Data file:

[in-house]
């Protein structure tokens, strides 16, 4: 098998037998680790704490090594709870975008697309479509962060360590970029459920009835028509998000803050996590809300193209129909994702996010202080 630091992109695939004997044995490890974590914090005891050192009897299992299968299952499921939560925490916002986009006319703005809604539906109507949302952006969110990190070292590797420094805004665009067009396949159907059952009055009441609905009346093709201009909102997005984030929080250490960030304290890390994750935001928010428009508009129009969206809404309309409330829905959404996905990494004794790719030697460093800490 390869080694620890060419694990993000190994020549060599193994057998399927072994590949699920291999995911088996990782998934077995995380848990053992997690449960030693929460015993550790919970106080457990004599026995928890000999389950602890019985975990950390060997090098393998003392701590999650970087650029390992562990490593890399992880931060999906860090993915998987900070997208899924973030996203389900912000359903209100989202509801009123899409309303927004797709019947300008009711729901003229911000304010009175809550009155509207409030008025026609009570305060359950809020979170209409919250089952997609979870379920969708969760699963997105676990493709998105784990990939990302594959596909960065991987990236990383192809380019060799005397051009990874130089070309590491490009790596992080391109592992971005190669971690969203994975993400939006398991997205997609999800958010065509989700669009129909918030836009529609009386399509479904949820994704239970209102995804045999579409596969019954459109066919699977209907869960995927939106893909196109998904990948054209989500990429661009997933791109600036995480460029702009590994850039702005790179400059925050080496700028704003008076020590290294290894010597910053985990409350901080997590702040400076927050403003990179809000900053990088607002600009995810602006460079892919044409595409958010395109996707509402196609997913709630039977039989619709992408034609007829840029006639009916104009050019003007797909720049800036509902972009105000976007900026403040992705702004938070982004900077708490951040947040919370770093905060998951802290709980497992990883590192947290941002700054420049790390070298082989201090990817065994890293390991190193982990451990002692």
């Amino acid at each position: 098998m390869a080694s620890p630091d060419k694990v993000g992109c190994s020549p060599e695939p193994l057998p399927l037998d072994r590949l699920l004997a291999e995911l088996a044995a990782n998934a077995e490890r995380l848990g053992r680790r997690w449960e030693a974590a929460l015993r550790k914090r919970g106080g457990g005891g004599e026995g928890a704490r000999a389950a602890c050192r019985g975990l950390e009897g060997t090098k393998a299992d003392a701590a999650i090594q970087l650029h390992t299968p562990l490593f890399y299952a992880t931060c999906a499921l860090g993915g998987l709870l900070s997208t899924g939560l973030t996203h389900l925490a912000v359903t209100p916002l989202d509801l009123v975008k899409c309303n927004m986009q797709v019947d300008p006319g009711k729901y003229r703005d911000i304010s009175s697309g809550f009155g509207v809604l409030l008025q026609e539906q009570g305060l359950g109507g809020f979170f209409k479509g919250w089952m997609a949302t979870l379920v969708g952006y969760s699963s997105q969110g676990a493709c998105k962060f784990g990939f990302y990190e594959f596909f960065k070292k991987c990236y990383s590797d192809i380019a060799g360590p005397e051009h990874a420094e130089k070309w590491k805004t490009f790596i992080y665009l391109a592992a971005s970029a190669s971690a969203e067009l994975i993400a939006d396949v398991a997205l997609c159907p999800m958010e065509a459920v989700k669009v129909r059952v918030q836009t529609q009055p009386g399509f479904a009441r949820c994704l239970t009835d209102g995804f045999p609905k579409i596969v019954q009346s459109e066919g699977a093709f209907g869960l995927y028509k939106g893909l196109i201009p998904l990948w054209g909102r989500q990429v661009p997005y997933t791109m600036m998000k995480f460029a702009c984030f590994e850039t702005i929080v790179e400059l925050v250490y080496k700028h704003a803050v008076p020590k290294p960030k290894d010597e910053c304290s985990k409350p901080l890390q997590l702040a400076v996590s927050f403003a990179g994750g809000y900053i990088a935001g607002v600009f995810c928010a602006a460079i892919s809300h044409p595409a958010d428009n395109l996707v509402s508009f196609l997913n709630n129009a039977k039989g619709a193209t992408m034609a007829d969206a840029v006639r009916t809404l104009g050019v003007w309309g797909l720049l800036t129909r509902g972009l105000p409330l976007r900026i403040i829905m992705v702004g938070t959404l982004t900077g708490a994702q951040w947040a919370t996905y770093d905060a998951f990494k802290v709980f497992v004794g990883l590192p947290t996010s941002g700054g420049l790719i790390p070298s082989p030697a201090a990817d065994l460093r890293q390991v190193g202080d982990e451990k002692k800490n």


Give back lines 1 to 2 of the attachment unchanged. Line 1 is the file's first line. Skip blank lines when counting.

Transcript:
[in-house]
């Protein structure tokens, strides 16, 4: 098998037998680790704490090594709870975008697309479509962060360590970029459920009835028509998000803050996590809300193209129909994702996010202080 630091992109695939004997044995490890974590914090005891050192009897299992299968299952499921939560925490916002986009006319703005809604539906109507949302952006969110990190070292590797420094805004665009067009396949159907059952009055009441609905009346093709201009909102997005984030929080250490960030304290890390994750935001928010428009508009129009969206809404309309409330829905959404996905990494004794790719030697460093800490 390869080694620890060419694990993000190994020549060599193994057998399927072994590949699920291999995911088996990782998934077995995380848990053992997690449960030693929460015993550790919970106080457990004599026995928890000999389950602890019985975990950390060997090098393998003392701590999650970087650029390992562990490593890399992880931060999906860090993915998987900070997208899924973030996203389900912000359903209100989202509801009123899409309303927004797709019947300008009711729901003229911000304010009175809550009155509207409030008025026609009570305060359950809020979170209409919250089952997609979870379920969708969760699963997105676990493709998105784990990939990302594959596909960065991987990236990383192809380019060799005397051009990874130089070309590491490009790596992080391109592992971005190669971690969203994975993400939006398991997205997609999800958010065509989700669009129909918030836009529609009386399509479904949820994704239970209102995804045999579409596969019954459109066919699977209907869960995927939106893909196109998904990948054209989500990429661009997933791109600036995480460029702009590994850039702005790179400059925050080496700028704003008076020590290294290894010597910053985990409350901080997590702040400076927050403003990179809000900053990088607002600009995810602006460079892919044409595409958010395109996707509402196609997913709630039977039989619709992408034609007829840029006639009916104009050019003007797909720049800036509902972009105000976007900026403040992705702004938070982004900077708490951040947040919370770093905060998951802290709980497992990883590192947290941002700054420049790390070298082989201090990817065994890293390991190193982990451990002692």